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Inventing 'Sharknado': Inside Syfy's Booming B-Movie Factory


Inventing 'Sharknado': Inside Syfy's Booming B-Movie Factory

Photograph courtesy Syfy/NBCUniversal

Last night, on the Syfy channel’s made-for-TV movie Sharknado, Ian Ziering killed an airborne shark with a chain saw. Erik Estrada microwaved a tiny chupacabra in last year’s Chupacabra vs. the Alamo. And in the 2011 non-hit Mega Python vs. Gatoroid, 1980s pop star Tiffany was eaten by an enormous alligator as Debbie Gibson watched, scream-crying, from a helicopter that had come to save her. This is the Syfy B-movie monster machine. It is cheap, it is stupid, and it is enormously successful.

Syfy started making original movies in 2002, mostly out of necessity. “The straight-to-video market had dried up a little bit—this was before DVD rentals like Netflix (NFLX)—and some of our suppliers stopped making movies. So we said, What if we just commission you to make movies?” says Thomas Vitale, executive vice president of programming and original movies at Syfy. They started with the alien-attack thriller Interceptor Force 2, which is the sequel to Interceptor Force, a movie you’ve probably never heard of.

Today, Syfy averages 24 movies a year, each with around a $1.5 million budget, or about 1/130th of what it cost to make Michael Bay’s last Transformers movie. Syfy’s monsters are poorly rendered CGI characters that always look technologically out-of-date by at least a decade. But who cares? If you’re watching Sharknado, cinematic realism is probably not your top priority.

“The phrase we use internally is ‘ridiculously entertaining,’” says Vitale. “We have fun brainstorming sessions, I can tell you that.” In those sessions, Syfy movies are usually conceived title first, plot second. How else do you come up with something called Sharknado? There’s also Mansquito (a man who turns into a mosquito), Piranhaconda (a half-piranha, half-anaconda snake), and Sharktopus (a shark that’s—OK, you get the idea). “The Sharktopus one came from a woman who works in the promo department,” says Vitale. “She said, ‘Hey, you guys make a movie called Sharktopus’ and we went, ‘Um, OK.’”

Occasionally, the films will be “inspired” by news events, such as the revelation that the invasive snakehead fish—an ugly, carnivorous fish that can live on land for up to four days—had arrived in North America, where it has no natural predators. “My dad saw the CNN report [on the snakefish] and said, ‘You’ve got to check this out,’” says Vitale. He did, and the 2004 movie Snakehead Terror was born.

So who watches Syfy’s movies? Older dudes, mostly. According to TV research firm Horizon Media, viewers of Syfy original movies have an average age of 52. But Sharknado may have broken the mold; the movie blew up on Twitter last night, giving the impression that everyone with a TV was watching it. “Omg omg OMG ‪#sharknado,” Mia Farrow tweeted last night, while Washington Post political reporter Chris Cillizza joked that he was writing an article about how Sharknado would affect the 2016 elections. But were all these people actually watching? According to the Los Angeles Times, Sharknado was watched by only 1 million people, which makes it a bust, even by Syfy standards. Most Syfy originals have an average viewership of 1.5 million people, with some getting twice that.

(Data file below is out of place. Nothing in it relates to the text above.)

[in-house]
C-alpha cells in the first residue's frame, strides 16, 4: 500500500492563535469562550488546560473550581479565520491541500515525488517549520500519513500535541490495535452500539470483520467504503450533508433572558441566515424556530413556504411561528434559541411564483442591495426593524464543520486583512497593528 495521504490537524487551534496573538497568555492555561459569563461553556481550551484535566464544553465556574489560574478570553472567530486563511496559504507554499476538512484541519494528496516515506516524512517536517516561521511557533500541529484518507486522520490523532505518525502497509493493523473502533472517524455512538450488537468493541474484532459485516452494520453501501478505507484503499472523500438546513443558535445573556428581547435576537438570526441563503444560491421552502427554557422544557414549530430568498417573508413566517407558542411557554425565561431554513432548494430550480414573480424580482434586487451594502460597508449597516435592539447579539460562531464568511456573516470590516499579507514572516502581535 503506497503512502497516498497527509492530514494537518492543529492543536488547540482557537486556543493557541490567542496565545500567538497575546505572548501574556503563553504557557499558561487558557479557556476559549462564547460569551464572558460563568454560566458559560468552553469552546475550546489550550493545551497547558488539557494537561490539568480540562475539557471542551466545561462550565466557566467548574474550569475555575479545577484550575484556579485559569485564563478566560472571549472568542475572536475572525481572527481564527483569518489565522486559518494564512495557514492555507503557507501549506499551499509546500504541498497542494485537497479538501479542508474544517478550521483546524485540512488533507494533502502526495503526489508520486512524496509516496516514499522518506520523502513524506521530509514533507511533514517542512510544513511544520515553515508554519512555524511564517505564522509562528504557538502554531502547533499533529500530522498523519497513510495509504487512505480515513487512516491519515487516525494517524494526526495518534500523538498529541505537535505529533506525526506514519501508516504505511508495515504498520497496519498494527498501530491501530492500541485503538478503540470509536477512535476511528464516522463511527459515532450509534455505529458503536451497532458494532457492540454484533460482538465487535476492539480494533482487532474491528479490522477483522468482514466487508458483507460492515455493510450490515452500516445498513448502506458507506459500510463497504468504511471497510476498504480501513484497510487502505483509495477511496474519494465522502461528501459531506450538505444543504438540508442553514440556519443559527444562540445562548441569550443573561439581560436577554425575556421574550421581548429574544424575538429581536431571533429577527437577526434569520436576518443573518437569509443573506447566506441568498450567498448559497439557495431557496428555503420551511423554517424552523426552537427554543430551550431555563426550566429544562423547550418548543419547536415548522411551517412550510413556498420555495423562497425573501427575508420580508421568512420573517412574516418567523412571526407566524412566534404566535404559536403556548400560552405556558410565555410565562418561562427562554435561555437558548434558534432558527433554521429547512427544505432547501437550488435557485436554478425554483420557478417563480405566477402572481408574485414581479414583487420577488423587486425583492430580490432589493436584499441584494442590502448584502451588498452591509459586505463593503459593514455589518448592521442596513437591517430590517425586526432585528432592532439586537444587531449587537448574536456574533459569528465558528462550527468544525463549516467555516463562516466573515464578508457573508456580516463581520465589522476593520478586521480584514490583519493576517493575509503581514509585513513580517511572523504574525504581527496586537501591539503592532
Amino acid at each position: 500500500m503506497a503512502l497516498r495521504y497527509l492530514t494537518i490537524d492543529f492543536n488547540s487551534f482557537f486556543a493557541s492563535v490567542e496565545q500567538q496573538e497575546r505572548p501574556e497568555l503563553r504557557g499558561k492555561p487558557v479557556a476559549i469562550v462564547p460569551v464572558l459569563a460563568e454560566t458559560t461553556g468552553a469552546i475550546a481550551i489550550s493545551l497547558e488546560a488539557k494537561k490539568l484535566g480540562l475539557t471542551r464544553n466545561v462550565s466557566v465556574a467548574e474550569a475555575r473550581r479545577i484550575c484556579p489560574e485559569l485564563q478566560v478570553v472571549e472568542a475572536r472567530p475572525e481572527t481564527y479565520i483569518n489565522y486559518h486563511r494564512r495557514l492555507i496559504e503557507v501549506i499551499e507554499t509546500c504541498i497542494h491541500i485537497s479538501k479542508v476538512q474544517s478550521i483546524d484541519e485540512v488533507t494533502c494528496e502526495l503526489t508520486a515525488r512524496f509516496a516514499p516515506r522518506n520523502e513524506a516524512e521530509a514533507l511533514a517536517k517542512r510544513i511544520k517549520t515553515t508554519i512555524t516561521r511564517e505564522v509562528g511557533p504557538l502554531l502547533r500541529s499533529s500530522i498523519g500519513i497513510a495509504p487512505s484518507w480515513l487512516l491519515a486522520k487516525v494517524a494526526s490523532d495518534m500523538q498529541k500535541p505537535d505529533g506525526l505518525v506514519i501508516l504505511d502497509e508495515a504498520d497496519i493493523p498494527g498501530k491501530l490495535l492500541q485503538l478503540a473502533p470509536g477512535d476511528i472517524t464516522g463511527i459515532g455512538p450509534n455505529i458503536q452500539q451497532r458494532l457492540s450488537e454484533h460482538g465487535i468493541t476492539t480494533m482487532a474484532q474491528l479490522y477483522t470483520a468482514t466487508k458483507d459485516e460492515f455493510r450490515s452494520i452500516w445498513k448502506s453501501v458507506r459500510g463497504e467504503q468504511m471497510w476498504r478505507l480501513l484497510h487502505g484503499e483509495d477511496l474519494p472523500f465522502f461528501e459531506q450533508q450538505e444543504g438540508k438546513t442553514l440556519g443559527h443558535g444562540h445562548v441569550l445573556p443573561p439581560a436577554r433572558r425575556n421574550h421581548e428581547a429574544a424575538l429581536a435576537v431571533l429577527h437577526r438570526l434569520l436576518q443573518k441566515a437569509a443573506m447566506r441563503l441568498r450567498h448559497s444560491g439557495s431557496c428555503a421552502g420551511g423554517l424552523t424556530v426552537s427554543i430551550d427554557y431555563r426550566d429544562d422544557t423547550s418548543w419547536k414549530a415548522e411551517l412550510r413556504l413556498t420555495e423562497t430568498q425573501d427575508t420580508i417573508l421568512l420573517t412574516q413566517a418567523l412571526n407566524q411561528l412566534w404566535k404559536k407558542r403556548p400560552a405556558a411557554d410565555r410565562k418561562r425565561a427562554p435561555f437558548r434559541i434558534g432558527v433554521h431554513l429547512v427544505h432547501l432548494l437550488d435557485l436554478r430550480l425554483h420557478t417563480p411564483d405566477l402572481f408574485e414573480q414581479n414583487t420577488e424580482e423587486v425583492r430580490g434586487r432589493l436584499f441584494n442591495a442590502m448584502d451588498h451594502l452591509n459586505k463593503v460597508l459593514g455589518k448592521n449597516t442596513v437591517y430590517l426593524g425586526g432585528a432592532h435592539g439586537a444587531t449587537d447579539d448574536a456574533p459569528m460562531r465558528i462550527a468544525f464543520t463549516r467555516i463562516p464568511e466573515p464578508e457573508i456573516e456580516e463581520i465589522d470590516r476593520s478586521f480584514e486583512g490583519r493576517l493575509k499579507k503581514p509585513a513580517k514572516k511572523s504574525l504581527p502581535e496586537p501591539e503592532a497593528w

Syfy knows its audience. They like movies about sharks, snakes, and monsters. “I can’t tell you how many times Killer Koalas has been pitched us. At least a dozen times by different producers,” Vitale says. And he says no every time. “It’s a cute, eucalyptus tree-eating animal. It doesn’t inspire fear.” Other things that Syfy likes: aliens, holiday disaster movies (see: 12 Disasters of Christmas, watched by 2.1 million people last year), and movies in which a recognizable landmark gets destroyed. “Who cares that a monster is terrorizing a small town? But destroying the Space Needle? That’s more interesting,” Vitale says.

But nothing beats a good shark attack. That’s why in August, Syfy will debut a new film, Ghost Shark, about—well, you can probably guess. “It was inspired by something my 7-year-old daughter Ava said. She said, ‘Papa, you should make a movie called Ghost Monster.’” But “monster” sounds too generic, so Vitale turned it into a shark. But he promises that the movie is more than just a catchy title. “There is a logical reason in the movie for it to be a ghost shark,” he says. Yeah, sure there is. Just as logical as a bunch of sharks getting caught in a tornado.

Suddath is a staff writer for Bloomberg Businessweek.

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